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Useless Car Trivia Question: Why Did This Car Have Three License Plates?

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I bet everyone reading this is looking for just the absolute right thing to say to someone special in their lives, a partner or crush or colleague you wish to impress, perhaps a prison guard you want special favors from or an orderly you want better pills from. The good news is that I have exactly what you need, right here: a choice morsel of top-grade automotive trivia, all but guaranteed to put you in the good – no, best – graces of anyone you tell it to. It’s this: why did the Citroën ID/DS Break need three license plates?

Well, three in Europe, and 31 out of the 50 States of America. Definitely two rear license plates no matter where you were. What’s going on here? Why would this car need an extra license plate at the rear? There’s a hint of the answer in this picture:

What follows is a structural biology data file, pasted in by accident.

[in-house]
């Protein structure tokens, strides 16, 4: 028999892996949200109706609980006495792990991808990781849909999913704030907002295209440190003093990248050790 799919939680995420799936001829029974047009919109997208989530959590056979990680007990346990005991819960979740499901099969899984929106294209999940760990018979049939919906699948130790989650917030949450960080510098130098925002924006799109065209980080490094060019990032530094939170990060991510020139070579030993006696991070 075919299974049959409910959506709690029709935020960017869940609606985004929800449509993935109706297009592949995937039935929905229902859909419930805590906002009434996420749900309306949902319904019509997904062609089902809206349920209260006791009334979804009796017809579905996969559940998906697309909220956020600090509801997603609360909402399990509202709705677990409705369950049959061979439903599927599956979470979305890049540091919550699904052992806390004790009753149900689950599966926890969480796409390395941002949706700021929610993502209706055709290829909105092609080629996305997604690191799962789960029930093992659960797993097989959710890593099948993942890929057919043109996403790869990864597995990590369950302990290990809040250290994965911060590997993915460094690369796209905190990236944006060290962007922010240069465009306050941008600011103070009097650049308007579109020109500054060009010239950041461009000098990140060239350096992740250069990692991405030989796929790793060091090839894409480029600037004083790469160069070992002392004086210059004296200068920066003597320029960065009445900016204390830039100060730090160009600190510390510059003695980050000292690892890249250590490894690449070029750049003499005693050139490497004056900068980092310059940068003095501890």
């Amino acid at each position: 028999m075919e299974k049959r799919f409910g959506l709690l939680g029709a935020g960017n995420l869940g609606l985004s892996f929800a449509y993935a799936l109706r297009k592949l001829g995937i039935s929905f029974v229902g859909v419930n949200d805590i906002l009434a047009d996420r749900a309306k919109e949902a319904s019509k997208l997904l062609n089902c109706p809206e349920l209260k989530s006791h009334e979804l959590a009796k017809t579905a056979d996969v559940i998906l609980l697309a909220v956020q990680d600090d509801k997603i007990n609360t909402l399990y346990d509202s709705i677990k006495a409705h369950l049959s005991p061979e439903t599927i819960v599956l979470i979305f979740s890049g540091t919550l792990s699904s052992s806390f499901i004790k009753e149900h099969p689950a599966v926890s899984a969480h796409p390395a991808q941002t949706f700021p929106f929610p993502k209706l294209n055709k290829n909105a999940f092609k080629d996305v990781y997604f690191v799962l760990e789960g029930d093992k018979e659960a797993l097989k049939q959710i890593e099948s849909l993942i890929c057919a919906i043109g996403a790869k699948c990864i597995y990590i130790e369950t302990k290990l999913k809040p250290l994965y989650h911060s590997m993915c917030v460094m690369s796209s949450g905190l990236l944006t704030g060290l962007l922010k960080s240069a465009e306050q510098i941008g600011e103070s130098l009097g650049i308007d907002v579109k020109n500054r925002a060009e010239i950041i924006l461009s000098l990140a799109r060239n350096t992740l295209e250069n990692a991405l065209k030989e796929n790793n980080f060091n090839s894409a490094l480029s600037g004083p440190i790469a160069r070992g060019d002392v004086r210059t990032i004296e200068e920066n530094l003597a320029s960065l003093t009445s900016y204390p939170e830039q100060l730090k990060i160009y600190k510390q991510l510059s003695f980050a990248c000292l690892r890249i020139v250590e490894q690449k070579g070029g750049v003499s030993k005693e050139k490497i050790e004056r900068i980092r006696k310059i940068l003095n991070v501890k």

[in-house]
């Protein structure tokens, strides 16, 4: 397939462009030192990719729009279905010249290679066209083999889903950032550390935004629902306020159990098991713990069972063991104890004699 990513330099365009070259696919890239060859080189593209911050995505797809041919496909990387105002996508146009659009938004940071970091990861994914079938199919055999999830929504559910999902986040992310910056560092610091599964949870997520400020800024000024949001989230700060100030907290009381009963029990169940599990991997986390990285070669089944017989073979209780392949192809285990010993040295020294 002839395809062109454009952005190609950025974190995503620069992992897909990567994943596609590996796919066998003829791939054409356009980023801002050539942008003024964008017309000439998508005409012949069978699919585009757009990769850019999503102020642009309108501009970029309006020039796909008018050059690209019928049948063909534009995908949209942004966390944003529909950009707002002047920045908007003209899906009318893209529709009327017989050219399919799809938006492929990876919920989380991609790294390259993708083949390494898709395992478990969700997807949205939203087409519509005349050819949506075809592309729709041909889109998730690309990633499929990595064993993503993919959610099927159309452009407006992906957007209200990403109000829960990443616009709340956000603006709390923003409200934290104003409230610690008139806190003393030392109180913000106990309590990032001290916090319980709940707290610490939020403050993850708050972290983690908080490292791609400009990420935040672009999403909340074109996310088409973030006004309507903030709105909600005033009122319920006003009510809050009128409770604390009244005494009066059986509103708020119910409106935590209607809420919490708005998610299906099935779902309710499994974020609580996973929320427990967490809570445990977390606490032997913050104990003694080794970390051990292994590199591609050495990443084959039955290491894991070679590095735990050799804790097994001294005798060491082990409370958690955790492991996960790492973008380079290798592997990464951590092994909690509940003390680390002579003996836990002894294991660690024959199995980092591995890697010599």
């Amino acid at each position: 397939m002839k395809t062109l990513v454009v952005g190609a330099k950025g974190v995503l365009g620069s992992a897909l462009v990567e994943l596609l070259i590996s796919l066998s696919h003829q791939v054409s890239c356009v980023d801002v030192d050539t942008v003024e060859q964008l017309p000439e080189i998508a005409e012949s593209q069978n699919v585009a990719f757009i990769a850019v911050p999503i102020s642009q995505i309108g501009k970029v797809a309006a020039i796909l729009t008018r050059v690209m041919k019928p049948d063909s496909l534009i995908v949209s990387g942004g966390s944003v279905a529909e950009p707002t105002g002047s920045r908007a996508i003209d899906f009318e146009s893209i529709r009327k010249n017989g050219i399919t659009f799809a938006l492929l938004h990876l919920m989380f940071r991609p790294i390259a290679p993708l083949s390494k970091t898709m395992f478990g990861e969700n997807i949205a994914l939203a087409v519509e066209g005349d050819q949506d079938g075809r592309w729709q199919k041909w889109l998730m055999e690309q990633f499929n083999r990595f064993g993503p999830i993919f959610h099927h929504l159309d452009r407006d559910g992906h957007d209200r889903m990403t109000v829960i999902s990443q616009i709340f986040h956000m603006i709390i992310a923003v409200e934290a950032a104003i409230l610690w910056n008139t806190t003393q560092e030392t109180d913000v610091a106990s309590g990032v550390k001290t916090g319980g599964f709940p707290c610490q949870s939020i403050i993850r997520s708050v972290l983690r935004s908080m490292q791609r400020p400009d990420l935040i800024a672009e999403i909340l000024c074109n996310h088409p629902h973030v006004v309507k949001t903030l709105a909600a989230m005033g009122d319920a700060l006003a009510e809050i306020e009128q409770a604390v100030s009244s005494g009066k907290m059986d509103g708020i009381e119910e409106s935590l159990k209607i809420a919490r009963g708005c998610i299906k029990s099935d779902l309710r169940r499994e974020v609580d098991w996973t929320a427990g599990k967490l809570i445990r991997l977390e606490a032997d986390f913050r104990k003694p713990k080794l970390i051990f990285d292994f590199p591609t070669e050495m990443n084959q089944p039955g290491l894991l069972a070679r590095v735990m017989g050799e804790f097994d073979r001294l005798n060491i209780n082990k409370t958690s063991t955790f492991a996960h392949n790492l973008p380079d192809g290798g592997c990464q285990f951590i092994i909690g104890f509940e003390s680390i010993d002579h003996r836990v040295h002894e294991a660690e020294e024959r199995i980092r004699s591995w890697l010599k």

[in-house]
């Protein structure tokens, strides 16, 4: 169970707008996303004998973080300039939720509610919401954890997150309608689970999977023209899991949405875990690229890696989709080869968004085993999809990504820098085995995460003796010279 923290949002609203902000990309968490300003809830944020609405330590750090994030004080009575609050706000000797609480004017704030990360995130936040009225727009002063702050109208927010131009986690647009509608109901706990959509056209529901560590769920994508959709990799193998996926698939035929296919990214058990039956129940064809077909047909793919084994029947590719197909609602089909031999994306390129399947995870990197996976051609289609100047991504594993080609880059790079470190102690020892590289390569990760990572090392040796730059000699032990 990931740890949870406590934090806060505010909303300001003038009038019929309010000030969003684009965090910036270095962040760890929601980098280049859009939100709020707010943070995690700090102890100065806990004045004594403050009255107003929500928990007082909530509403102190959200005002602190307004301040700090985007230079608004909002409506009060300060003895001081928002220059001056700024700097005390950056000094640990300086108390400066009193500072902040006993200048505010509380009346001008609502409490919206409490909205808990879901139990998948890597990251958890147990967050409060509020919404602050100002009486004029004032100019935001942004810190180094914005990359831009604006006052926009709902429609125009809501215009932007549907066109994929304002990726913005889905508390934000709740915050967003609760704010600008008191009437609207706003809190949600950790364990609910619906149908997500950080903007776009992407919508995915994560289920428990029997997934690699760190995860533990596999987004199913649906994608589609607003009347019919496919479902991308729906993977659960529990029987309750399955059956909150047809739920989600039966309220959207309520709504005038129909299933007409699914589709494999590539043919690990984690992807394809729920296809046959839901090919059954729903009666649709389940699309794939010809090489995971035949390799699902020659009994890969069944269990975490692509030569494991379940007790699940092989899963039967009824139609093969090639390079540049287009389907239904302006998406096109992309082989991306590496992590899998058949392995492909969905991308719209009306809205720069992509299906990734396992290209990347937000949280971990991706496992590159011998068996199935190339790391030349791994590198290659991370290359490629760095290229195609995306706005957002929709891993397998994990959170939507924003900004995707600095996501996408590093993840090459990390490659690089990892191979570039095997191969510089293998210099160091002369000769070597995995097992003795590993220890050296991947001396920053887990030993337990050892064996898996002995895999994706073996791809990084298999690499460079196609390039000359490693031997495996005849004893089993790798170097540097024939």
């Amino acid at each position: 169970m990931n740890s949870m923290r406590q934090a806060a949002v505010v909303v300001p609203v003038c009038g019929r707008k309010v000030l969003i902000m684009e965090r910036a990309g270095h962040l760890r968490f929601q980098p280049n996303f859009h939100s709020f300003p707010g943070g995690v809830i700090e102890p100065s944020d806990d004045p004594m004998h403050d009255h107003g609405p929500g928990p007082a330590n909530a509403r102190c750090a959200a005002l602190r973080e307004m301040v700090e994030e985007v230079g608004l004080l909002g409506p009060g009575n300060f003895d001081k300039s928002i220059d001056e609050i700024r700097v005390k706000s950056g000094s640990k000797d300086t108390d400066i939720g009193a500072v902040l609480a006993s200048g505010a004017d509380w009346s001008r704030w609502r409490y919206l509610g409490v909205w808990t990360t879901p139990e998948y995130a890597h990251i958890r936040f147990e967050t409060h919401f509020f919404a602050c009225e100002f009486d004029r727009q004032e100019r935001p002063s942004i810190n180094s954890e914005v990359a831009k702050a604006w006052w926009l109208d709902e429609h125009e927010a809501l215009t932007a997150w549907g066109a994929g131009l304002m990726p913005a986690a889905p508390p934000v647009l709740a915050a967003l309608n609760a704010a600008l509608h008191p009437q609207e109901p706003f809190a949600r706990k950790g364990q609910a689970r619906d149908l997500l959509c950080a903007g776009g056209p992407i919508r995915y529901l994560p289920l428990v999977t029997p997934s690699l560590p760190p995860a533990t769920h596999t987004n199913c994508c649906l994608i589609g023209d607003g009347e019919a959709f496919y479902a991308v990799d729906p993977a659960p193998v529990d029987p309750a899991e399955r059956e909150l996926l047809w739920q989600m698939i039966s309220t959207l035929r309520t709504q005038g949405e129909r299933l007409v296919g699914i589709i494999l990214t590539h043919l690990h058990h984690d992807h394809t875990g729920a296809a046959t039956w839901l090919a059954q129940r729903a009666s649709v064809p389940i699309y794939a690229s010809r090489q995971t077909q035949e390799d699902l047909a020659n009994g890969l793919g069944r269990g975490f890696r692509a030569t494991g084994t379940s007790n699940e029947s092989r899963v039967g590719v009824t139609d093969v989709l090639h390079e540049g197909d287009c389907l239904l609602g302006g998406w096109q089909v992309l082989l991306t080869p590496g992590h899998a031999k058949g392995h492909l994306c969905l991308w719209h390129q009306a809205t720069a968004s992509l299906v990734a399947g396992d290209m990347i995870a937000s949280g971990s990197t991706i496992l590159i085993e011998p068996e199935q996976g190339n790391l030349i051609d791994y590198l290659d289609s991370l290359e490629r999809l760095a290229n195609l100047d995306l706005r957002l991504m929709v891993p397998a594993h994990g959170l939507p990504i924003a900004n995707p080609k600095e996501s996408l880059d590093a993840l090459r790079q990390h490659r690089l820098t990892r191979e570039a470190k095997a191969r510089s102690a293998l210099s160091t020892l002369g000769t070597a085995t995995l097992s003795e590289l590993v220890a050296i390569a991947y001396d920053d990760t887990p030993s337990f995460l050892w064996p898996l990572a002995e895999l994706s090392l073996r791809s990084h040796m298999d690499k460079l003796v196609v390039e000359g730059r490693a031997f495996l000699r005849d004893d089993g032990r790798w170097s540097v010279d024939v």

It’s subtle, but do you see the extra license plate there? It’s laying flat, at a 90° angle to the normally-positioned license plate there. So, why, exactly, would you want a secondary license plate facing up? Is it to be more cooperative with police helicopters?

To understand why, we must understand the car, at least a little bit. The Citroën DS or ID (basically two trim levels of the same car, the DS being the higher-spec one) was available as a wagon, which the French like to refer to as a “break,” which comes from the French term break de chassewhich means “hunting break,” where “break” refers to a kind of horse carriage used to break horses, and, I guess, also carry people with guns who want to shoot animals in the woods.

Anyway, Citroën’s wagon design included a nice clamshell rear hatch-and-tailgate combo: